Also known as Citizen K, Mikhail Khodorkovsky now lives in exile in London. Growing up as a young businessman in the 1980s, Khodorkovsky was an ardent communist. Khodorkovsky began his business ventures by opening up a coffee shop during the 1980s. Moreover, he became immensely successful. Just before the fall of the Soviet Union, in 1989, Khodorkovsky and his partners founded Menatep, a private bank that would not only survive but thrive against the collapse of Russia’s state-owned banks. An exceptional rarity in Russia, Menatep held the controlling assets of the oil company Yukos.
Then Vladimir Putin came into power, and Khodorkovsky challenged him. Repeatedly. He funded independent media outlets and other venues of democracy, and he even flirted with the idea of challenging Putin for the presidency. Putin made an example of Khodorkovsky by sentencing him to prison for crimes that could not be proven. Guards brutalized him and his fellow prisoners, some to the point of death. However, Khodorkovsky got a lucky break shortly before the 2014 Sochi Winter Olympics. Putin pardoned some political prisoners in a farce humanitarian display to the world. Khodorkovsky, who had once been the richest man in Russia and the oligarch of a banking and oil empire, became an exile in London. He continues to live there, promoting human rights and democracy.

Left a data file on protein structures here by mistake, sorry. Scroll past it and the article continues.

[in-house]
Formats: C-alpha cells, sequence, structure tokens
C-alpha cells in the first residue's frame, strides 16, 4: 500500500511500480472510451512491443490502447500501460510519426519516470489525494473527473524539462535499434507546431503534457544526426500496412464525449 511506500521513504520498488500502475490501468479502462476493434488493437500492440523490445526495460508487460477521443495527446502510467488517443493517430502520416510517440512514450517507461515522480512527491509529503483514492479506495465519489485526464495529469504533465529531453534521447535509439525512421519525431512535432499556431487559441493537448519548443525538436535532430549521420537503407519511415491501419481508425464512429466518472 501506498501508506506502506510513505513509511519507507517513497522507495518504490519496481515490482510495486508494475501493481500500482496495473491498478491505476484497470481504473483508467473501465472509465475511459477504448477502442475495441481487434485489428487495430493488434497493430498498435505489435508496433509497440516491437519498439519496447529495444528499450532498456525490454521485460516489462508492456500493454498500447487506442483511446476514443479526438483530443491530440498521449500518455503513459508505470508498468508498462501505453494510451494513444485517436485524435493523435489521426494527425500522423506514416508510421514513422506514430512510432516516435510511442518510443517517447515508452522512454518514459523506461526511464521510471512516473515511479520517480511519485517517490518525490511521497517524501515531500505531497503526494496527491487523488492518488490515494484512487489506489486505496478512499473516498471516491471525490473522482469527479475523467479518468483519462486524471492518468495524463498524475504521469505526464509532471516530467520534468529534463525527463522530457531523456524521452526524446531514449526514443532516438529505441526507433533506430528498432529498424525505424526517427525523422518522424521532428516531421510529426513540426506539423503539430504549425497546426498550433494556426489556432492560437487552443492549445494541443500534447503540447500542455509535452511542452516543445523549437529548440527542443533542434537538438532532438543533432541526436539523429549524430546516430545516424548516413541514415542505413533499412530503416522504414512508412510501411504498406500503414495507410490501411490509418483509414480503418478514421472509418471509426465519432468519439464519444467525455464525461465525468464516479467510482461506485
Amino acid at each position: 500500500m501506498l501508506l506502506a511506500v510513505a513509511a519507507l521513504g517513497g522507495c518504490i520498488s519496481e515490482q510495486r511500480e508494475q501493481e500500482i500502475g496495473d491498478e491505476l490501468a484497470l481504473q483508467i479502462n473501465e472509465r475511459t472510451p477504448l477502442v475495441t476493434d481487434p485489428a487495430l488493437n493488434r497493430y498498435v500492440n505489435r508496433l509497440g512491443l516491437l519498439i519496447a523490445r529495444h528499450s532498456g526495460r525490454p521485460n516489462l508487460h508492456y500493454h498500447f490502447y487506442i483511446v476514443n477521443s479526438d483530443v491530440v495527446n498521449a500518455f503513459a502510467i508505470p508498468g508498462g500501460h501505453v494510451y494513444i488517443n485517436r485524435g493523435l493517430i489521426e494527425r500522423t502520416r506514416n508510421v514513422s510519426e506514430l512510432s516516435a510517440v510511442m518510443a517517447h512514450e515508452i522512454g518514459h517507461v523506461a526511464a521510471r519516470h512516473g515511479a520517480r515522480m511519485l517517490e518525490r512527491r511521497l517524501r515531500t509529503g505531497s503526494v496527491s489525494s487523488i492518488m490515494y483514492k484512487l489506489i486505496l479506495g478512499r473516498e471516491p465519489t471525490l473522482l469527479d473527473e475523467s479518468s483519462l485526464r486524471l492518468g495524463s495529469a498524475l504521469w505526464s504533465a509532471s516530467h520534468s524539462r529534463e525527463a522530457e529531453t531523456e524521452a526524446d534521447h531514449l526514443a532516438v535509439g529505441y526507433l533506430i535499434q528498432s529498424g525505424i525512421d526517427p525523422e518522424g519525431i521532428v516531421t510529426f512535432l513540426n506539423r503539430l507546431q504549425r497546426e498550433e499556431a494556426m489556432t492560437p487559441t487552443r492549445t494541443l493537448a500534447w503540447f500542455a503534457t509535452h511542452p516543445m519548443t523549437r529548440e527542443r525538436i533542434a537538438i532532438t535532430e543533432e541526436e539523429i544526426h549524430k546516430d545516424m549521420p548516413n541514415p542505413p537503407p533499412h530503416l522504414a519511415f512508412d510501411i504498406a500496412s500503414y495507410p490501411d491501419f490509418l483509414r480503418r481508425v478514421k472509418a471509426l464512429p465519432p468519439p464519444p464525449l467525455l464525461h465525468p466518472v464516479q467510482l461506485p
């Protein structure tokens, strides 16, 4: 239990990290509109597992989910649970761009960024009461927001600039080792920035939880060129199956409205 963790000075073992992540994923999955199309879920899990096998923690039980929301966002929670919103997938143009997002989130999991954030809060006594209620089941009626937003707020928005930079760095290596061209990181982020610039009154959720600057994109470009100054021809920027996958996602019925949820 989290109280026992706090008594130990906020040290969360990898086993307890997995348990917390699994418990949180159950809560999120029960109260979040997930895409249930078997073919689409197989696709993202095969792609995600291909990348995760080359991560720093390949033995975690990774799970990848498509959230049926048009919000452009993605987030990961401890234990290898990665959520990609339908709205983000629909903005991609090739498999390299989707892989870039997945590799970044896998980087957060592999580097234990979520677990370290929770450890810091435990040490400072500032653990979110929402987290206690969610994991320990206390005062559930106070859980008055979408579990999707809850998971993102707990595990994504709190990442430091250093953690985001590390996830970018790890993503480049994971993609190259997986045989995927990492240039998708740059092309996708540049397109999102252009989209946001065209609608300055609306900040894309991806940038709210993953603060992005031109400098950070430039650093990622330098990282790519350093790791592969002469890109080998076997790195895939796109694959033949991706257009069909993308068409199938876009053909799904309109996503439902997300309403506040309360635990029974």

Mikhail Khodorkovsky and Boris Berezovsky were the so-called Russian oligarchs who built their business empires in the waning days of the Soviet Union and became power brokers post-Soviet Russia. Berezovsky set up a car company called LogoVaz in 1989. Soviet leader Mikhail Gorbachev had legalized small businesses run by private interests. LogoVaz became the first capitalist-style car dealership of the Soviet Union and a launching pad to expand into banking and oil. Berezovsky even became the controlling interest in Aeroflot, the state airline for the Soviet Union, and its public television channel.
However, when Putin came to power in the waning hours of 1999, he swore to put an end to the oligarchs, including Berezovsky, and to reimpose state control over businesses. Berezovsky soon fled to London, where he lived in exile and survived numerous assassination attempts. Like Khodorkovsky, Berezovsky used his time in exile and his immense wealth to promote human rights and support democratic initiatives in Russia. In 2013, he was found dead with ligature marks around his neck, possibly indicating that he had been assassinated by one of Putin’s henchmen.
Putting together a picture of what Dawnay Day was is a bit difficult. The company began under Guy Dawnay and Julian Day in 1928 and became part of Lord Jacob Rothschild’s business portfolio in the 1970s. By the 1980s, it was an empty shell that didn’t do anything. At this point, Guy Naggar bought Dawnay Day, and Peter Klimt joined him in 1992. By 2007, Dawnay Day reportedly had 500 companies in its portfolio, but nobody knows what Dawnay Day was. Naggar called Dawnay Day an internet-based venture capital and corporate finance firm, but that phrase is vague enough to defy any clear explanation. Still, Dawnay Day continued acquiring businesses across Britain and Europe, including hotel chains and restaurants. It turns out, Naggar and Klimt were buying up valuable, profitable companies on debt. After a while, the credit to continue buying up companies on debt ran out.